The allegation that Amanda and Rafael were found with a mop and bucket outside the crime scene apartment is reported on truejustice.org (which has been accused of bias in some of the comments here.) Truejustice.org claims to be paraphrasing a judge's statements about pretrial hearings. This alleged fact apparently did not come up in the actual trial. In the actual trial, Rafael's maid said she found a mop and bucket underneath the sink at his apartment, and said he explained that they had cleaned up some leaked water. The maid testified that there was a clear liquid in the bucket. My wild guess at the truth here is that indeed Amanda and/or Rafael had taken a mop and bucket from Amanda's apartment to Rafael's apartment to clean up a leak, and the maid saw it when she came in the morning (she cleaned around 11:00 on certain days, as I recall.) And then, possibly, and unfortunately for them, Amanda or Rafael brought the mop back to Amanda's apartment shortly before the police arrived. But your guess is as good as mine.

One thing I stumbled across was this comment to a blog:

"There is one simple reason that I believe that Amanda and her boyfriend are both guilty of some involvement in this crime: they were at the apartment the next morning with a bucket of bleach. Please explain away her guilt under this "circumstance.""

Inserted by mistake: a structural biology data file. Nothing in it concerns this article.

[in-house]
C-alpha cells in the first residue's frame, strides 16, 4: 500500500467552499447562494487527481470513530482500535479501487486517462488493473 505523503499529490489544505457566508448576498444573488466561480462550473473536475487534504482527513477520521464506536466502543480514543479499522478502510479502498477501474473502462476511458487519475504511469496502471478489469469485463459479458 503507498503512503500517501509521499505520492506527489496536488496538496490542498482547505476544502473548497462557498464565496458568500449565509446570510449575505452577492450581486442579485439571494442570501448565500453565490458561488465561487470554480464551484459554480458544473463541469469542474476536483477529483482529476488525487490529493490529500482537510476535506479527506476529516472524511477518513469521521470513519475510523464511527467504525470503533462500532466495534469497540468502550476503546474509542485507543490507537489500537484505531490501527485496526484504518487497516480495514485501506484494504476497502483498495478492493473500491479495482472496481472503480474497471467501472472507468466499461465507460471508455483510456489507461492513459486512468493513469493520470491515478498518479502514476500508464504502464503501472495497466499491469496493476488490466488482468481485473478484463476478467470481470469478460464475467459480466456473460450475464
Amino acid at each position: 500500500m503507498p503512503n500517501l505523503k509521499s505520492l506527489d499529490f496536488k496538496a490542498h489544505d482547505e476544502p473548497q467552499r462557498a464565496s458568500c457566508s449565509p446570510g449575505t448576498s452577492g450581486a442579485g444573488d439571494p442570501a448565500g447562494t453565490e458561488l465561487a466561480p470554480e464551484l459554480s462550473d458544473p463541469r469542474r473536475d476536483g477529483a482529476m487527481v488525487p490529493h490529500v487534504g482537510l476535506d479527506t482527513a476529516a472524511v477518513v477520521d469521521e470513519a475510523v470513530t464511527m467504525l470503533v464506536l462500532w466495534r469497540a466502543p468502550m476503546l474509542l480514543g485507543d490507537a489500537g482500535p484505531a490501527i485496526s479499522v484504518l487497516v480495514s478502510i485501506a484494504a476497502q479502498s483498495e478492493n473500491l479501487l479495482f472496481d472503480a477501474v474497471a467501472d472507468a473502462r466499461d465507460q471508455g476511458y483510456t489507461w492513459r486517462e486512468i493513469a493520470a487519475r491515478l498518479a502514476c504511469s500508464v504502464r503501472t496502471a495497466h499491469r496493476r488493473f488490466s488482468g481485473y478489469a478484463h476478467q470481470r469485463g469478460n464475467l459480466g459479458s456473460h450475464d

I think that's pretty funny, or at least it would be if the freedom of two individuals weren't at stake. No evidence of bleach, by the way.

Comment author: AnnaGilmour 15 December 2009 04:30:21PM 1 point [-]

Something new I saw this morning. Quite incriminating of the investigation.

"Amanda Knox - Police Deceit - "Assassins" of Character" http://www.youtube.com/watch?v=AHleYhBJy8k

Comment author: Feh 18 December 2009 09:24:14AM 1 point [-]

The above Youtube video is worth watching. If there is even one mistake like this by the police in a criminal investigation, I think they should be forced drop the investigation, rather than to risk putting innocent people in jail due to the police's incompetence or bias.

Comment author: Feh 17 December 2009 10:57:32AM 8 points [-]

How much does the choice of words bias peoples' thinking?

"Lone wolf theory" - If you google this term, what comes up is, sadly, the Amanda Knox case, and then terrorist cases like the DC sniper and the holocaust museum shooting. Rudy was not a terrorist, so some people may unconsciously dismiss the likelihood that he was a "lone wolf." And although it's a "theory," the phrase "Lone Wolf theory" sounds like something nutty, whereas it's really the normal scenario in such murders. The onus should lay on disproving this scenario, not proving it.

"Cartwheels" - Amanda Knox is said to have done cartwheels during her interrogation. Cartwheels have a connotation of joy. To prove my point, if you google "cartwheels of joy", it gets 82,400 hits. If the police had chosen the term "gymnastics," then it might be easier to understand why a young girl cooped up for 30 hours might engage in such behavior. Even if she did cartwheels and only cartwheels, she wasn't joyful.

"Foxy Knoxy" - Amanda's character was assassinated by the press long before her trial, and this catchy phrase was responsible for much of it. Ironically, the phrase came from Amanda Knox herself on her Facebook page, according to one of her old friends who stood up for her character.

Words played a powerful role in bias in Amanda's case. I don't think I even need to qualify that as my opinion.